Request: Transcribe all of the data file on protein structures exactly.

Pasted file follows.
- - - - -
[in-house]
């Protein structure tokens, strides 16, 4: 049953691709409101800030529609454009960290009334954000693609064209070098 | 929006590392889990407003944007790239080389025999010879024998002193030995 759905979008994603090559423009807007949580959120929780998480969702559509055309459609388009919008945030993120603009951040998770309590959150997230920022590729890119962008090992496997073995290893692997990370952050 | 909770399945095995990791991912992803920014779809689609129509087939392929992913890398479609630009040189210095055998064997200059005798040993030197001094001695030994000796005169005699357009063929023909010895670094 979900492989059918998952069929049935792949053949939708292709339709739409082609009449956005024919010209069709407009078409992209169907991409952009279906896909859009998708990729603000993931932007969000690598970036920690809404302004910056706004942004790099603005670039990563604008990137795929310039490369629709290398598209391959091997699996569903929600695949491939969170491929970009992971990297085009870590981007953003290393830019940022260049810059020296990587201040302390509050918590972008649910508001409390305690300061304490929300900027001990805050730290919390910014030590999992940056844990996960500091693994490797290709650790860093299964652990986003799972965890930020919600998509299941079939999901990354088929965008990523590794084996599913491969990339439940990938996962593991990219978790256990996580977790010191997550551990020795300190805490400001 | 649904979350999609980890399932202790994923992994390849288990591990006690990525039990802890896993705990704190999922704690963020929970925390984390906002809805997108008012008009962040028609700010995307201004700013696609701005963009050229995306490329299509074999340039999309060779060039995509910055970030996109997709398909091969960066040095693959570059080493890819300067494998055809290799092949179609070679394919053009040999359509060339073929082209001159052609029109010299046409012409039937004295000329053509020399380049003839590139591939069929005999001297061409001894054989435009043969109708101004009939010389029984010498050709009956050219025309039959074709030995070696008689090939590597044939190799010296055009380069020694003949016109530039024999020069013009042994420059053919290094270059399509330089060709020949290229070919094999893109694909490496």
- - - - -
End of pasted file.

[in-house]
């Protein structure tokens, strides 16, 4: 049953691709409101800030529609454009960290009334954000693609064209070098 | 929006590392889990407003944007790239080389025999010879024998002193030995 759905979008994603090559423009807007949580959120929780998480969702559509055309459609388009919008945030993120603009951040998770309590959150997230920022590729890119962008090992496997073995290893692997990370952050 | 909770399945095995990791991912992803920014779809689609129509087939392929992913890398479609630009040189210095055998064997200059005798040993030197001094001695030994000796005169005699357009063929023909010895670094 979900492989059918998952069929049935792949053949939708292709339709739409082609009449956005024919010209069709407009078409992209169907991409952009279906896909859009998708990729603000993931932007969000690598970036920690809404302004910056706004942004790099603005670039990563604008990137795929310039490369629709290398598209391959091997699996569903929600695949491939969170491929970009992971990297085009870590981007953003290393830019940022260049810059020296990587201040302390509050918590972008649910508001409390305690300061304490929300900027001990805050730290919390910014030590999992940056844990996960500091693994490797290709650790860093299964652990986003799972965890930020919600998509299941079939999901990354088929965008990523590794084996599913491969990339439940990938996962593991990219978790256990996580977790010191997550551990020795300190805490400001 | 649904979350999609980890399932202790994923992994390849288990591990006690990525039990802890896993705990704190999922704690963020929970925390984390906002809805997108008012008009962040028609700010995307201004700013696609701005963009050229995306490329299509074999340039999309060779060039995509910055970030996109997709398909091969960066040095693959570059080493890819300067494998055809290799092949179609070679394919053009040999359509060339073929082209001159052609029109010299046409012409039937004295000329053509020399380049003839590139591939069929005999001297061409001894054989435009043969109708101004009939010389029984010498050709009956050219025309039959074709030995070696008689090939590597044939190799010296055009380069020694003949016109530039024999020069013009042994420059053919290094270059399509330089060709020949290229070919094999893109694909490496």